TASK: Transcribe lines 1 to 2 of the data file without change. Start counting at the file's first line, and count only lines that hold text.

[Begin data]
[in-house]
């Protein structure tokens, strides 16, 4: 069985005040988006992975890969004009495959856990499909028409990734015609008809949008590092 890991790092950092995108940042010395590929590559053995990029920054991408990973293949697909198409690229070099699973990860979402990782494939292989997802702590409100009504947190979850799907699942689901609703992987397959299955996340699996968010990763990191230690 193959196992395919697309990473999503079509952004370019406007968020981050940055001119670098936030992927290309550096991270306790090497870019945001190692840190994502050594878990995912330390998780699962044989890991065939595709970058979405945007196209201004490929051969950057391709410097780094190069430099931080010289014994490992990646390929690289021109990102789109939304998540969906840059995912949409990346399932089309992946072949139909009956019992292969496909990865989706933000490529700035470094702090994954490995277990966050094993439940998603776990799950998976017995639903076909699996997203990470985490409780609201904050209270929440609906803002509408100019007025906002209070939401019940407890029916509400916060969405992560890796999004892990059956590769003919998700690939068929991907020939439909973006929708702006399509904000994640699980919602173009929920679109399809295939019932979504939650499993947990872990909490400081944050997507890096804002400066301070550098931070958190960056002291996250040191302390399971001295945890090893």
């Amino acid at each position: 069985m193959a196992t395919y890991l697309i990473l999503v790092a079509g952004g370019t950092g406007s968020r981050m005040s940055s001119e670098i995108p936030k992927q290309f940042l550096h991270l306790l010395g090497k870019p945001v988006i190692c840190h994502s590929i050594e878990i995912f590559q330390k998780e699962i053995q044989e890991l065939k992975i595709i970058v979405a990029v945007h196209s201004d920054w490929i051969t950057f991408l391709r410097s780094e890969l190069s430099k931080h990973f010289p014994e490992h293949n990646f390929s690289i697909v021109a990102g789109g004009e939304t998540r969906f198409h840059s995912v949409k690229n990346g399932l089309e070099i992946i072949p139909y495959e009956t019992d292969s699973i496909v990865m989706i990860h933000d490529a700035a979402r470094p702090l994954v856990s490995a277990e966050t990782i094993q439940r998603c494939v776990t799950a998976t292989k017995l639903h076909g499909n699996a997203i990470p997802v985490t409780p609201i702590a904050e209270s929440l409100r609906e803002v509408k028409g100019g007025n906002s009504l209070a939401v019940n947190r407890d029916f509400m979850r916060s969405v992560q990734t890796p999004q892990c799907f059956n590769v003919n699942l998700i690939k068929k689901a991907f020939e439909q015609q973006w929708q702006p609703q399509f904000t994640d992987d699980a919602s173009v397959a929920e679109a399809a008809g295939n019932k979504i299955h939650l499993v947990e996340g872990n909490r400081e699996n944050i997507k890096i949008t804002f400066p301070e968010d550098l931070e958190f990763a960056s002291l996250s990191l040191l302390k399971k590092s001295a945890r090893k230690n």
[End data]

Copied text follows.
[in-house]
């Protein structure tokens, strides 16, 4: 069985005040988006992975890969004009495959856990499909028409990734015609008809949008590092 890991790092950092995108940042010395590929590559053995990029920054991408990973293949697909198409690229070099699973990860979402990782494939292989997802702590409100009504947190979850799907699942689901609703992987397959299955996340699996968010990763990191230690 193959196992395919697309990473999503079509952004370019406007968020981050940055001119670098936030992927290309550096991270306790090497870019945001190692840190994502050594878990995912330390998780699962044989890991065939595709970058979405945007196209201004490929051969950057391709410097780094190069430099931080010289014994490992990646390929690289021109990102789109939304998540969906840059995912949409990346399932089309992946072949139909009956019992292969496909990865989706933000490529700035470094702090994954490995277990966050094993439940998603776990799950998976017995639903076909699996997203990470985490409780609201904050209270929440609906803002509408100019007025906002209070939401019940407890029916509400916060969405992560890796999004892990059956590769003919998700690939068929991907020939439909973006929708702006399509904000994640699980919602173009929920679109399809295939019932979504939650499993947990872990909490400081944050997507890096804002400066301070550098931070958190960056002291996250040191302390399971001295945890090893």